Hagaon Harav Moshe Feinstein, zt”l, incorporated the famous description of America as “malchus shel chessed” into Halachah (Igros Moshe, Choshen Mishpat 2:29):
“Regarding the kindness that our government, the United States of America, where Hashem in His great mercy toward the remnants of the Jews of Europe, and gathered us here … and because this kingdom of kindness, whose sole purpose is to give benefit to all its residents, has many programs to support students in all of the state’s schools … certainly all of the Roshei Yeshivah, rebbeim and talmidim recognize all of the good of the state, and pray for the well–being of the state and all of its leaders, with all blessings.”
Even during the Golden Age of Spain, Jews were more tolerated than respected. No other country has given Jews such freedom and warm welcome as the United States. How did this relationship begin? What inspired it?
Growing up in America in the 1950s, yeshivah children began their day with davening and then the Pledge of Allegiance. And we all knew the self-evident truth that “all men were created equal…”
In 1790, a year before the First Amendment, George Washington was campaigning for ratification of the Constitution. Officially, he only needed to gain approval of nine states. But, with a unique sense of his destiny as the leader of an indivisible nation, he insisted he wanted the Constitution to be unanimously ratified by all 13 states.
One holdout was Rhode Island. To encourage their participation, Washington promised to make an official visit to the spunky state after ratification. When he and his entourage — including Secretary of State Thomas Jefferson — arrived in Newport, Washington received a warm hero’s welcome, especially from the Jewish community.
Representing the community, Moses Seixas, gabbai of Yeshuat Israel, the first Jewish congregation in Newport, read an address he had written:
“Deprived as we heretofore have been of the invaluable rights of free Citizens, we now (with a deep sense of gratitude to the Al-mighty disposer of all events) behold a Government, erected by the Majesty of the People — a Government, which to bigotry gives no sanction, to persecution no assistance — but generously affording to All liberty of conscience, and immunities of Citizenship: deeming every one, of whatever Nation, tongue, or language, equal parts of the great governmental Machine.”
President Washington was deeply moved by this reception. Perhaps he also thought of the support of Haym Salomon — hailed on a U.S. postage stamp as “Financial Hero of the American Revolution.”
In response, Washington sent a letter to the Jewish community of Newport that mirrored the words and feeling of Moses Seixas’s letter. The key words — now credited by history to Washington — set the standard for Jewish life in America for all time:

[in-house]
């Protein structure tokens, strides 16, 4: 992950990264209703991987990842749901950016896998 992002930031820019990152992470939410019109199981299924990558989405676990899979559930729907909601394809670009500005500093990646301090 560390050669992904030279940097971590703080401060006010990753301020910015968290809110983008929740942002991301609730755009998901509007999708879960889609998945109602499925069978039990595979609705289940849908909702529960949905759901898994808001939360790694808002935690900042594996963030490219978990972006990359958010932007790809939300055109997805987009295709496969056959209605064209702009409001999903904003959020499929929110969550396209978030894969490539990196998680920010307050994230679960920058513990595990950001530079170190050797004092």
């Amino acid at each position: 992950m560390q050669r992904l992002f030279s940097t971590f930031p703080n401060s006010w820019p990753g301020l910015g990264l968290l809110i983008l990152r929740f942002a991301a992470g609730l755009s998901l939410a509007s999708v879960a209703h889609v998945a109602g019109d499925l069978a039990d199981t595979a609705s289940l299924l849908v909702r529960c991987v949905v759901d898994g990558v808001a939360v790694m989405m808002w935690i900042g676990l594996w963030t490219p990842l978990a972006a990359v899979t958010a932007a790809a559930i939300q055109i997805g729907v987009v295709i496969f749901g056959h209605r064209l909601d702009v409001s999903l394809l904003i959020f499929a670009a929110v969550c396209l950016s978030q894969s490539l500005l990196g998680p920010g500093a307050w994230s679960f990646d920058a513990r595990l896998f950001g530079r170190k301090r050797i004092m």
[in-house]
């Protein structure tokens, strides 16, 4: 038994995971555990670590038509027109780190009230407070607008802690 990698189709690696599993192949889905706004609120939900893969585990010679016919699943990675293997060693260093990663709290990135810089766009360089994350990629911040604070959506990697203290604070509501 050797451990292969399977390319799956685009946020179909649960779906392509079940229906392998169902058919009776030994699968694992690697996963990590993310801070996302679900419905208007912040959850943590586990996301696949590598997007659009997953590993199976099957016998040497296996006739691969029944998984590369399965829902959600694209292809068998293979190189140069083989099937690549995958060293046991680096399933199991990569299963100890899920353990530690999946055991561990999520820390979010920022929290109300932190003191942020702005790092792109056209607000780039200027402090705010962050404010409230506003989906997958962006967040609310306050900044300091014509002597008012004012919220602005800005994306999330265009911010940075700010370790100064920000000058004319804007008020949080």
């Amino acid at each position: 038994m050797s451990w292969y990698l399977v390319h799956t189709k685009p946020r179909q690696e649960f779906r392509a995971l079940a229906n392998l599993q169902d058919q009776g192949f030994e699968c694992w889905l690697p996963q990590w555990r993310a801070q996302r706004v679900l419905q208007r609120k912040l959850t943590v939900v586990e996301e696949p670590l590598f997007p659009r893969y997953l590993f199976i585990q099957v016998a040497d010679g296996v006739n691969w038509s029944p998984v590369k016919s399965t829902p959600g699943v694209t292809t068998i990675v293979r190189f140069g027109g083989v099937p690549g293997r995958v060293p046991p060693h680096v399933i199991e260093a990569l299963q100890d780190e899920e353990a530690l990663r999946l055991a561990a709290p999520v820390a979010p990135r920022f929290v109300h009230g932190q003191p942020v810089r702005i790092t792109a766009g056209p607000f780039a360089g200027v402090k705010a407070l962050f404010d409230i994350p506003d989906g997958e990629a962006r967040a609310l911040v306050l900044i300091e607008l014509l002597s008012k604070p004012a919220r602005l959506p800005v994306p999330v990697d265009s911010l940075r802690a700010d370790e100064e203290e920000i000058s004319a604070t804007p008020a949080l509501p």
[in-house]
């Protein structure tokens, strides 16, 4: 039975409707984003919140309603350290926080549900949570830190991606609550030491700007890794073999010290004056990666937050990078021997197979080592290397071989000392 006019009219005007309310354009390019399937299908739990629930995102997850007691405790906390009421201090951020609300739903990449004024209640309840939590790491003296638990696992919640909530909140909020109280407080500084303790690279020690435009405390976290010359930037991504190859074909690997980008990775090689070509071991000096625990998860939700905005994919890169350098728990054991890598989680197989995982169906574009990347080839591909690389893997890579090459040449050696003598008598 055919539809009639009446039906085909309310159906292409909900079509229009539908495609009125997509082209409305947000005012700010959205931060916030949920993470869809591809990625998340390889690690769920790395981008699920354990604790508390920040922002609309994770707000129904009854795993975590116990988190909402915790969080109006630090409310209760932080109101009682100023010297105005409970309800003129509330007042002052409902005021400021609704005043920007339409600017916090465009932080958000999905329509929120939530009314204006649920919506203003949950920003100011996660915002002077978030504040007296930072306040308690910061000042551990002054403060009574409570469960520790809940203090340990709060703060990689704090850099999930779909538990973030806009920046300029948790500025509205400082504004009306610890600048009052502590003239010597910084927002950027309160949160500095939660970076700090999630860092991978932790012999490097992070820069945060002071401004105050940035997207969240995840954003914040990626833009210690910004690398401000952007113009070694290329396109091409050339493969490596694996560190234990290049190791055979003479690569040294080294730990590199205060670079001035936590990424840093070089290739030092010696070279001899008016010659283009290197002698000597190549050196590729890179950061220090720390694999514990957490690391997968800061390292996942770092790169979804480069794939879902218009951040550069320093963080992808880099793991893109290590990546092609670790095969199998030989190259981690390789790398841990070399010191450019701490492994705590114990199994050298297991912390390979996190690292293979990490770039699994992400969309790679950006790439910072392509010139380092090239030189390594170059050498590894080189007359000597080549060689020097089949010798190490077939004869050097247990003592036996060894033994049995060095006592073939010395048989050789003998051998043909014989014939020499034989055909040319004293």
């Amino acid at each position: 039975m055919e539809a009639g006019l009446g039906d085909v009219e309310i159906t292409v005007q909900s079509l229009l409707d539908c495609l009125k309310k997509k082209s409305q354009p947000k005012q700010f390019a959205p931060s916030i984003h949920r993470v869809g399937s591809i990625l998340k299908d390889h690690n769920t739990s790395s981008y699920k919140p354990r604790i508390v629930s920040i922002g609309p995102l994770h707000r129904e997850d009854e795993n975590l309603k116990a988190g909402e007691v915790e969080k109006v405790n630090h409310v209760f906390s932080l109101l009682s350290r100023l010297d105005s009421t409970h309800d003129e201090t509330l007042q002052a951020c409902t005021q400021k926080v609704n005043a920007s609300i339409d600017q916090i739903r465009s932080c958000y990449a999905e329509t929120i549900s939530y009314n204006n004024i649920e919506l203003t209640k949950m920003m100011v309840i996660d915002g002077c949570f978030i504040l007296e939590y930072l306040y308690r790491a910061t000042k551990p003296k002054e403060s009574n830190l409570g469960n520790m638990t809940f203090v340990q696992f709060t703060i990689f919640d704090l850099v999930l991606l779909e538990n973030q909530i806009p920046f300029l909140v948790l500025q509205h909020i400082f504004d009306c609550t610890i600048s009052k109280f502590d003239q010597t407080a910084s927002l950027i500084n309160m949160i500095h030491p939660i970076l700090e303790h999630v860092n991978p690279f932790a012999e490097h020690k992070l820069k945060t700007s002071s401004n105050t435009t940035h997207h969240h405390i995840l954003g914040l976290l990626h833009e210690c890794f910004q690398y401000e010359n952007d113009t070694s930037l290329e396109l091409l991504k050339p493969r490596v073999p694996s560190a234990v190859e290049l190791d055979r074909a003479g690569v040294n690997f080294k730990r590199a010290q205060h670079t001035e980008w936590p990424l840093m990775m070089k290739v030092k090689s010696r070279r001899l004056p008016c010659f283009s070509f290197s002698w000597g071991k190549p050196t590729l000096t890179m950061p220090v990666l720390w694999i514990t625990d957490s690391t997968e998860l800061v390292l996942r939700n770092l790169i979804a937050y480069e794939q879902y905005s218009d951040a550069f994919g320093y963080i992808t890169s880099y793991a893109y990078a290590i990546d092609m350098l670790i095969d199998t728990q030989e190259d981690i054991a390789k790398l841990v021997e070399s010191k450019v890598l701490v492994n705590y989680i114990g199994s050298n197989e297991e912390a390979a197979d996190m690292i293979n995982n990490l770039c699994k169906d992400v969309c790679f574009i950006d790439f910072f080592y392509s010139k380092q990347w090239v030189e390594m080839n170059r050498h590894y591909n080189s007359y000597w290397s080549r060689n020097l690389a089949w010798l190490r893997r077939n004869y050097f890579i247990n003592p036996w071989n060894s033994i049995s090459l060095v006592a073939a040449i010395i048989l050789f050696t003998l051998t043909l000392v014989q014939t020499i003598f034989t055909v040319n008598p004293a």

“While I received with much satisfaction your address replete with expressions of esteem, I rejoice in the opportunity of assuring you that I shall always retain grateful remembrance of the cordial welcome I experienced on my visit to Newport from all classes of citizens.
“The reflection on the days of difficulty and danger which are past is rendered the more sweet from a consciousness that they are succeeded by days of uncommon prosperity and security.
“If we have wisdom to make the best use of the advantages with which we are now favored, we cannot fail, under the just administration of a good government, to become a great and happy people.
“The citizens of the United States of America have a right to applaud themselves for having given to mankind examples of an enlarged and liberal policy — a policy worthy of imitation. All possess alike liberty of conscience and immunities of citizenship.
“It is now no more that toleration is spoken of as if it were the indulgence of one class of people that another enjoyed the exercise of their inherent natural rights, for, happily, the Government of the United States, which gives to bigotry no sanction, to persecution no assistance, requires only that they who live under its protection should demean themselves as good citizens in giving it on all occasions their effectual support.
“It would be inconsistent with the frankness of my character not to avow that I am pleased with your favorable opinion of my administration and fervent wishes for my felicity.
“May the children of the stock of Abraham who dwell in this land continue to merit and enjoy the good will of the other inhabitants—while every one shall sit in safety under his own vine and fig tree and there shall be none to make him afraid.
“May the Father of all mercies scatter light, and not darkness, upon our paths, and make us all in our several vocations useful here, and in His own due time and way everlastingly happy.”
Jews who grew up on these shores enjoyed the benefits of a society that was built on the words and vision of the Founding Fathers. Stories of government-backed pogroms, communist campaigns against religion or the horrors of the Holocaust heard from parents or grandparents were inculcated as part of the Jewish past, but seemed distant from the comfort and safety of America.
However, a brief reflection on what previous generations went through to remain loyal to Yiddishkeit, or even survive, should be enough to make one acknowledge our gratitude towards Washington — whose birthday is on February 22 — and the other Founding Fathers, who planted the seeds of the liberty that Jews in America still enjoy centuries later.